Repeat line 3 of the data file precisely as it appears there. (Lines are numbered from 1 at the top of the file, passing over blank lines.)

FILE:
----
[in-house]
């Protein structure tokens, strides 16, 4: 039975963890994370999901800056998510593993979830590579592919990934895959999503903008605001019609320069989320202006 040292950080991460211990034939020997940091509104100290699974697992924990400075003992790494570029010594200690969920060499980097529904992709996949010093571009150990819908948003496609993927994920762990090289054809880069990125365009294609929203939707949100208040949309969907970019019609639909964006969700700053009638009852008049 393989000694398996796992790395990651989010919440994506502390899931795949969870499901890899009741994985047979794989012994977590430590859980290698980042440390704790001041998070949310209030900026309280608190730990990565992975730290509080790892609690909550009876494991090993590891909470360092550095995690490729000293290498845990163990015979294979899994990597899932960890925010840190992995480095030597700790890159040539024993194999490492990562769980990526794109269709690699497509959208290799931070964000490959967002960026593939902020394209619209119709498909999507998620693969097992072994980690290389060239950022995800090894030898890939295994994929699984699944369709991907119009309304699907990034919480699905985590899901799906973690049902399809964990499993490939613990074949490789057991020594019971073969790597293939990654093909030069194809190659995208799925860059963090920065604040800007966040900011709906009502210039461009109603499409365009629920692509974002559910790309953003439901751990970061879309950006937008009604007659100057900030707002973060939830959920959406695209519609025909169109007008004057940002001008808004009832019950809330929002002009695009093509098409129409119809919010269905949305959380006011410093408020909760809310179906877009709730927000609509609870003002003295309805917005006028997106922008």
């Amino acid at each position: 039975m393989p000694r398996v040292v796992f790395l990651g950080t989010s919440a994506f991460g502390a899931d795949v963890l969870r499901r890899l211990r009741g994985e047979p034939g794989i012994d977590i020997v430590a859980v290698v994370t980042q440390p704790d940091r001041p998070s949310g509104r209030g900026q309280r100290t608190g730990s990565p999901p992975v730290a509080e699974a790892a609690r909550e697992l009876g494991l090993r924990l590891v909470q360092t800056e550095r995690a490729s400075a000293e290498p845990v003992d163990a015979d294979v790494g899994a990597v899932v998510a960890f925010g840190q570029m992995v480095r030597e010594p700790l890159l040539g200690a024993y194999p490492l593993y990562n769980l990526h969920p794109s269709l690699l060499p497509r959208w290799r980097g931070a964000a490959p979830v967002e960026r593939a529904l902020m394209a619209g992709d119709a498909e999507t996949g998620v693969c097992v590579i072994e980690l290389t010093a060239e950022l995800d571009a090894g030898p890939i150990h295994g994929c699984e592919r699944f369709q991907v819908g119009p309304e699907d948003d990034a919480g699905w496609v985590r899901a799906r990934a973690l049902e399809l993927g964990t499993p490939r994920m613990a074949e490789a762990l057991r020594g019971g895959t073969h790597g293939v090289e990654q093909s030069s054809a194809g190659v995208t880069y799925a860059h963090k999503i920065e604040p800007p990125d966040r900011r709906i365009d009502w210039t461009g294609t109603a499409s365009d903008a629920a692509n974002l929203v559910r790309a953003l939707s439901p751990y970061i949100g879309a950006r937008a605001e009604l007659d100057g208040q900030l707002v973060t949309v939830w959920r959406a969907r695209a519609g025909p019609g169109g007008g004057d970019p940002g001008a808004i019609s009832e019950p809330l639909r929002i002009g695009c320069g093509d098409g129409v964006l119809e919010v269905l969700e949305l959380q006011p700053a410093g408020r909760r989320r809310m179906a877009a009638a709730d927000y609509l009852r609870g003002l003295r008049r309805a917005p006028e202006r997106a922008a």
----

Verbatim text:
């Amino acid at each position: 039975m393989p000694r398996v040292v796992f790395l990651g950080t989010s919440a994506f991460g502390a899931d795949v963890l969870r499901r890899l211990r009741g994985e047979p034939g794989i012994d977590i020997v430590a859980v290698v994370t980042q440390p704790d940091r001041p998070s949310g509104r209030g900026q309280r100290t608190g730990s990565p999901p992975v730290a509080e699974a790892a609690r909550e697992l009876g494991l090993r924990l590891v909470q360092t800056e550095r995690a490729s400075a000293e290498p845990v003992d163990a015979d294979v790494g899994a990597v899932v998510a960890f925010g840190q570029m992995v480095r030597e010594p700790l890159l040539g200690a024993y194999p490492l593993y990562n769980l990526h969920p794109s269709l690699l060499p497509r959208w290799r980097g931070a964000a490959p979830v967002e960026r593939a529904l902020m394209a619209g992709d119709a498909e999507t996949g998620v693969c097992v590579i072994e980690l290389t010093a060239e950022l995800d571009a090894g030898p890939i150990h295994g994929c699984e592919r699944f369709q991907v819908g119009p309304e699907d948003d990034a919480g699905w496609v985590r899901a799906r990934a973690l049902e399809l993927g964990t499993p490939r994920m613990a074949e490789a762990l057991r020594g019971g895959t073969h790597g293939v090289e990654q093909s030069s054809a194809g190659v995208t880069y799925a860059h963090k999503i920065e604040p800007p990125d966040r900011r709906i365009d009502w210039t461009g294609t109603a499409s365009d903008a629920a692509n974002l929203v559910r790309a953003l939707s439901p751990y970061i949100g879309a950006r937008a605001e009604l007659d100057g208040q900030l707002v973060t949309v939830w959920r959406a969907r695209a519609g025909p019609g169109g007008g004057d970019p940002g001008a808004i019609s009832e019950p809330l639909r929002i002009g695009c320069g093509d098409g129409v964006l119809e919010v269905l969700e949305l959380q006011p700053a410093g408020r909760r989320r809310m179906a877009a009638a709730d927000y609509l009852r609870g003002l003295r008049r309805a917005p006028e202006r997106a922008a």